28 May 2012
|Czech PM Petr Necas|
The bill returns the real estate, confiscated by the communist regime, to 17 churches operating in the Czech Republic, and terminates the state financing of the clergy's pay. It is now being discussed by the Czech Chamber of Deputies.
Necas said the bill, if passed and implemented, would be more advantageous [than the status quo] for Czech public budgets in both the medium- and long-term outlook.
"I think it would not be a good path to follow," Necas said, commenting on some proposals for a postponement of the paying out of financial compensation to churches for the property that cannot be returned.
"The bill really settles relations between the state and all churches, not only the Catholic Church. In fact it means the separation of the state from churches, it does away with the absurd situation where priests are paid like state officials," Necas said.
Under the bill settling the church-state property relations, churches should get back more than a half of the property worth about 75 billion crowns that was confiscated from them under the Czechoslovak communist regime. Fifty-nine billion crowns are to be paid to them in compensation for the rest over a period of 30 years starting next year. Inflation could raise the sum to 78.9 up to 96.24 billion crowns.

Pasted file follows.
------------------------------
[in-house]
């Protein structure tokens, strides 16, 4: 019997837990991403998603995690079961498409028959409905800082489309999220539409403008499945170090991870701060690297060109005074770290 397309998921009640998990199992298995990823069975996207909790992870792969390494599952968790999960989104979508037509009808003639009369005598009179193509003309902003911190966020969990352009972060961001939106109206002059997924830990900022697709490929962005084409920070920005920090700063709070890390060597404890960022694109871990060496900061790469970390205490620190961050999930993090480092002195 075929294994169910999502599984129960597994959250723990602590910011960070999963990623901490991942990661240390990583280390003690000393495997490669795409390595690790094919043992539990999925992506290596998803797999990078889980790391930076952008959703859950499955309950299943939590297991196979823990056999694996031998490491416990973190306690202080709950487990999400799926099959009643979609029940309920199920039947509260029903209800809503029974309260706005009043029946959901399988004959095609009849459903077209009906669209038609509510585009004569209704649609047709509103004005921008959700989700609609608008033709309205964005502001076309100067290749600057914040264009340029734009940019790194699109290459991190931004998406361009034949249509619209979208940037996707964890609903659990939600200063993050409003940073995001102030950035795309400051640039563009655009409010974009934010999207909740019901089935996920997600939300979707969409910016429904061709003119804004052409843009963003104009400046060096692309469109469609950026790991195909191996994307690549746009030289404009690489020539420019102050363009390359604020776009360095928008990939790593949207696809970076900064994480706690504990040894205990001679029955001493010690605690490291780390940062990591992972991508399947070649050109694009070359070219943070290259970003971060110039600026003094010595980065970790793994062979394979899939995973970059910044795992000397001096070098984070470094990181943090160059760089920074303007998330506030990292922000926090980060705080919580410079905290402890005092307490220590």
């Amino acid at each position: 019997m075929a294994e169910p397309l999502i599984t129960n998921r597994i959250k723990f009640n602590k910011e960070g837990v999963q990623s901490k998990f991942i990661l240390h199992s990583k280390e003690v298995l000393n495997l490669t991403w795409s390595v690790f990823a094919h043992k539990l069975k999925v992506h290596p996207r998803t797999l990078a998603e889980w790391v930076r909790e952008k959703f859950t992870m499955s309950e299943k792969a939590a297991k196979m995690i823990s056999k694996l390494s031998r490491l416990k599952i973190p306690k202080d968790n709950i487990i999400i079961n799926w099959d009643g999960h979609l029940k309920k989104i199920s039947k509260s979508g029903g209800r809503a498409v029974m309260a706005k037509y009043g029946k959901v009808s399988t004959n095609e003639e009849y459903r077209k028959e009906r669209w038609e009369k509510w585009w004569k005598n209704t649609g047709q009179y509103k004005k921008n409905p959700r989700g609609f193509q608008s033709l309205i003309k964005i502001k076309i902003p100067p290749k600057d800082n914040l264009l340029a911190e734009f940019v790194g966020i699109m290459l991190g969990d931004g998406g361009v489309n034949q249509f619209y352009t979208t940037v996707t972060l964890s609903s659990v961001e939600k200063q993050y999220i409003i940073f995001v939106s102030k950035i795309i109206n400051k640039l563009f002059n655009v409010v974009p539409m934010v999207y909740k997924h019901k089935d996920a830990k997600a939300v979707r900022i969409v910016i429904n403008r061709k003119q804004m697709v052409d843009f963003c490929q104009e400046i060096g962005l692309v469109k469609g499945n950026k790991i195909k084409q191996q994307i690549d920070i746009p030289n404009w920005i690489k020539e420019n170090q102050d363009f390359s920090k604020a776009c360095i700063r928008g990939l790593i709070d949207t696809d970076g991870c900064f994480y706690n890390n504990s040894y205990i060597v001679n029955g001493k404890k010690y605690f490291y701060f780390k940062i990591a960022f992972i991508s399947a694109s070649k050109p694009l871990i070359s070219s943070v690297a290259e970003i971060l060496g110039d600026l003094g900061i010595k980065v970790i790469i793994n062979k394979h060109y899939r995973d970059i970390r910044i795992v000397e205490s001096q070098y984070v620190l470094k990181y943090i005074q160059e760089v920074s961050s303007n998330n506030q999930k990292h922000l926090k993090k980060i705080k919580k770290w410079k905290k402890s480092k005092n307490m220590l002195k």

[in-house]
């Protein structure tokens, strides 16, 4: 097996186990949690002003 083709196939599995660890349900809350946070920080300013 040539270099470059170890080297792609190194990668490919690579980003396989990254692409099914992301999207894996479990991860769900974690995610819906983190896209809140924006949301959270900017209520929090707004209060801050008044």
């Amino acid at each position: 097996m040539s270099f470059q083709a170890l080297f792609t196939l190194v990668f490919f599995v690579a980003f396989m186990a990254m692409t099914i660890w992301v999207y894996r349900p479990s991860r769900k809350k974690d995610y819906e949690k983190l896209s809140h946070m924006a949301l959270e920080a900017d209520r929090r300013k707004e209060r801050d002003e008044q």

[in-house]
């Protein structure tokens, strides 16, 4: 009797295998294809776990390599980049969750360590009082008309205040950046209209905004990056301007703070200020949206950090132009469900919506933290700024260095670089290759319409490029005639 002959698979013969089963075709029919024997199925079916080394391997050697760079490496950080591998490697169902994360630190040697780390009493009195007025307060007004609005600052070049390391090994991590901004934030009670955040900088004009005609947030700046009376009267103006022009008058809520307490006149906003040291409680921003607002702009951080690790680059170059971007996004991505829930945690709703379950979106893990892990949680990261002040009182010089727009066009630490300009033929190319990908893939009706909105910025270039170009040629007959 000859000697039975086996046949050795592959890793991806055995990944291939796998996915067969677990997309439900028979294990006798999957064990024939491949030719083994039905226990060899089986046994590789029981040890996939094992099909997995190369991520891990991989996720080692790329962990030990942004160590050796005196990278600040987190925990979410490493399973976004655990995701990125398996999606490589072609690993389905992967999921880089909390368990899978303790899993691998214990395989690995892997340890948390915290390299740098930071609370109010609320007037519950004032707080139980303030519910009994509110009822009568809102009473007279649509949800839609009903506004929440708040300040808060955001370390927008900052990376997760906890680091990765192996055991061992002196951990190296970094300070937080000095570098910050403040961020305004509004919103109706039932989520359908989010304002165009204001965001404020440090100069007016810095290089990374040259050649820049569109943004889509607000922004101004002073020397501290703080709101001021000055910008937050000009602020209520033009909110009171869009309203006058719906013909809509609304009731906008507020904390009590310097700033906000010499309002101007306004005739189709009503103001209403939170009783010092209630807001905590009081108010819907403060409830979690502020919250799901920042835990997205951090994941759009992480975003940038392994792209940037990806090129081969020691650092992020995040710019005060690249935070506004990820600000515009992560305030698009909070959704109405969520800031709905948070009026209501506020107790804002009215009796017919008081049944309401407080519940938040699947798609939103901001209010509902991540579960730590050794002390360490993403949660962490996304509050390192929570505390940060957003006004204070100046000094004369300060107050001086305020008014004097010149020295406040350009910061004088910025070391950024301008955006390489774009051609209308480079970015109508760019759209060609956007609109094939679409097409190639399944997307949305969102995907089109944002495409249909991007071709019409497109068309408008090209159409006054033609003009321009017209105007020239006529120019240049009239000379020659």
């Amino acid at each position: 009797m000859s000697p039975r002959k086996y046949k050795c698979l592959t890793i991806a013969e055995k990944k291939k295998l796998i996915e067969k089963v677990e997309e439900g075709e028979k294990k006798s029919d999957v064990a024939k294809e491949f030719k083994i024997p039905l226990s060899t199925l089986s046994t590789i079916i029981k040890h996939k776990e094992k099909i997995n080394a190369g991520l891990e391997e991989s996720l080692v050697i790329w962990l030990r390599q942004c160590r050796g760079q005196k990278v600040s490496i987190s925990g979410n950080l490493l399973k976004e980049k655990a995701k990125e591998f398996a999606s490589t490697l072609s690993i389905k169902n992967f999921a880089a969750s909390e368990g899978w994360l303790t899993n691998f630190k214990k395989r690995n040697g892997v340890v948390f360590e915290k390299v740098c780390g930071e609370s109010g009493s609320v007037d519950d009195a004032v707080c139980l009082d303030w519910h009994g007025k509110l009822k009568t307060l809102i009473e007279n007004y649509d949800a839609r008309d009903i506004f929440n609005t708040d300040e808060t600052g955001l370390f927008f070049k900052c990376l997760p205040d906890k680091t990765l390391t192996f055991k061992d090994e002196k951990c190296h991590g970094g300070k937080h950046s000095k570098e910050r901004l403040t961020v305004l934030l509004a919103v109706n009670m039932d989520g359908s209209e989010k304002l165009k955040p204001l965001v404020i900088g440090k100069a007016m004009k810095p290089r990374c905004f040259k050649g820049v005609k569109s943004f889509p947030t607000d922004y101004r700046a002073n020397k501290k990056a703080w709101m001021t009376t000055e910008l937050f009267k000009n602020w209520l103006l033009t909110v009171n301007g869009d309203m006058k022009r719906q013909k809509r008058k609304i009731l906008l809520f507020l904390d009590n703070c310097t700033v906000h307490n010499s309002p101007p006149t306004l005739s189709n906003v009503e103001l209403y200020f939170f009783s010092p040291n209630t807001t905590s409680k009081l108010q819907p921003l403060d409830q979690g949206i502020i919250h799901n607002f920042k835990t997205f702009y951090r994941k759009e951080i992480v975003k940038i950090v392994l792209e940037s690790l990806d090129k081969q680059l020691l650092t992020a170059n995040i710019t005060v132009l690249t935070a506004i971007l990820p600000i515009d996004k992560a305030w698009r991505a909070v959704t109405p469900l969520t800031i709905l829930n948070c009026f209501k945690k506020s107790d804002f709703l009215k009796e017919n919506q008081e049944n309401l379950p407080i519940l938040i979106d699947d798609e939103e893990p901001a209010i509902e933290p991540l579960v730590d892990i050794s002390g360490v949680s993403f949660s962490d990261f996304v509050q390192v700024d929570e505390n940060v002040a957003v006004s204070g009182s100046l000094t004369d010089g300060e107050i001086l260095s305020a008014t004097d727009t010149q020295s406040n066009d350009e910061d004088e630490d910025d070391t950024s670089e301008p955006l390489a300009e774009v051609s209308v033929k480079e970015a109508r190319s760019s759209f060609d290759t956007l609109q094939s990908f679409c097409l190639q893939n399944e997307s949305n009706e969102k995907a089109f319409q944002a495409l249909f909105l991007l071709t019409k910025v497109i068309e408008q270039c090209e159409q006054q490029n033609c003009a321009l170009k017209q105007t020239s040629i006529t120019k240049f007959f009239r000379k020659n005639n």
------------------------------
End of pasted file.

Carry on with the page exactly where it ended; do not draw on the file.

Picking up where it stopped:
Simultaneously, the state will gradually cease to finance churches. The transitional period is to last 17 years.
Necas also discussed in the Vatican bilateral relations that, diplomats say, are excellent.
This is true even though the long discussed treaty defining the position of the Roman Catholic and Greek Catholic churches has not yet been signed and that the number of people claiming a faith largely dropped according to the latest census in 2011.
A draft Czech-Vatican treaty was negotiated years ago, but the Chamber of Deputies did not pass it. The discussion on its changed wording could be resumed after the return of property to churches is passed.
Experts say the Czech Republic is the sole European country with a predominantly Catholic tradition not having the treaty as yet. Even some more or less Muslim countries, such as Kazakhstan, have signed a treaty with the Vatican.